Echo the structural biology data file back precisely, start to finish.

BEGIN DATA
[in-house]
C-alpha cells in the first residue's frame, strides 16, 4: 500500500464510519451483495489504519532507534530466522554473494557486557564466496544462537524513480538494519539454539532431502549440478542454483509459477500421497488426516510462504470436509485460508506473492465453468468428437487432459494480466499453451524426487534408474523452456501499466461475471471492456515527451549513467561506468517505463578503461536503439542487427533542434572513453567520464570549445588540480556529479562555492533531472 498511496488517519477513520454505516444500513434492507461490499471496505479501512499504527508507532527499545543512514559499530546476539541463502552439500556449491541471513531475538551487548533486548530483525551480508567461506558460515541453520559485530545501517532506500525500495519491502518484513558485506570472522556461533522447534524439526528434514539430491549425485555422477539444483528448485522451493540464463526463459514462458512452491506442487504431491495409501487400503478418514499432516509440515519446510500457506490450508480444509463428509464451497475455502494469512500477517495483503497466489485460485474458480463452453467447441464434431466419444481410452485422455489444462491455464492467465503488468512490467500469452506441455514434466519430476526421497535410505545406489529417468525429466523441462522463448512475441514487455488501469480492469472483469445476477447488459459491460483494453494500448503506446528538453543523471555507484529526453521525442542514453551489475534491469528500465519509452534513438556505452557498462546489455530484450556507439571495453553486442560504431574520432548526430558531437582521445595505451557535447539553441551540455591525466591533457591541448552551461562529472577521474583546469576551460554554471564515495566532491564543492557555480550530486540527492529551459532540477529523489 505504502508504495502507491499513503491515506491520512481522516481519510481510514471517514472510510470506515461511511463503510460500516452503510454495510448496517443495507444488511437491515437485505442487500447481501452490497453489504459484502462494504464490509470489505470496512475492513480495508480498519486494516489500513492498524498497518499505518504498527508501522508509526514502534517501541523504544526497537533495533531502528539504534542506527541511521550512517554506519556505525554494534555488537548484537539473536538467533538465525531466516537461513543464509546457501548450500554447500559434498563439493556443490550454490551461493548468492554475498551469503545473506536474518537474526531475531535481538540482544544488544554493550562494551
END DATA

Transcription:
[in-house]
C-alpha cells in the first residue's frame, strides 16, 4: 500500500464510519451483495489504519532507534530466522554473494557486557564466496544462537524513480538494519539454539532431502549440478542454483509459477500421497488426516510462504470436509485460508506473492465453468468428437487432459494480466499453451524426487534408474523452456501499466461475471471492456515527451549513467561506468517505463578503461536503439542487427533542434572513453567520464570549445588540480556529479562555492533531472 498511496488517519477513520454505516444500513434492507461490499471496505479501512499504527508507532527499545543512514559499530546476539541463502552439500556449491541471513531475538551487548533486548530483525551480508567461506558460515541453520559485530545501517532506500525500495519491502518484513558485506570472522556461533522447534524439526528434514539430491549425485555422477539444483528448485522451493540464463526463459514462458512452491506442487504431491495409501487400503478418514499432516509440515519446510500457506490450508480444509463428509464451497475455502494469512500477517495483503497466489485460485474458480463452453467447441464434431466419444481410452485422455489444462491455464492467465503488468512490467500469452506441455514434466519430476526421497535410505545406489529417468525429466523441462522463448512475441514487455488501469480492469472483469445476477447488459459491460483494453494500448503506446528538453543523471555507484529526453521525442542514453551489475534491469528500465519509452534513438556505452557498462546489455530484450556507439571495453553486442560504431574520432548526430558531437582521445595505451557535447539553441551540455591525466591533457591541448552551461562529472577521474583546469576551460554554471564515495566532491564543492557555480550530486540527492529551459532540477529523489 505504502508504495502507491499513503491515506491520512481522516481519510481510514471517514472510510470506515461511511463503510460500516452503510454495510448496517443495507444488511437491515437485505442487500447481501452490497453489504459484502462494504464490509470489505470496512475492513480495508480498519486494516489500513492498524498497518499505518504498527508501522508509526514502534517501541523504544526497537533495533531502528539504534542506527541511521550512517554506519556505525554494534555488537548484537539473536538467533538465525531466516537461513543464509546457501548450500554447500559434498563439493556443490550454490551461493548468492554475498551469503545473506536474518537474526531475531535481538540482544544488544554493550562494551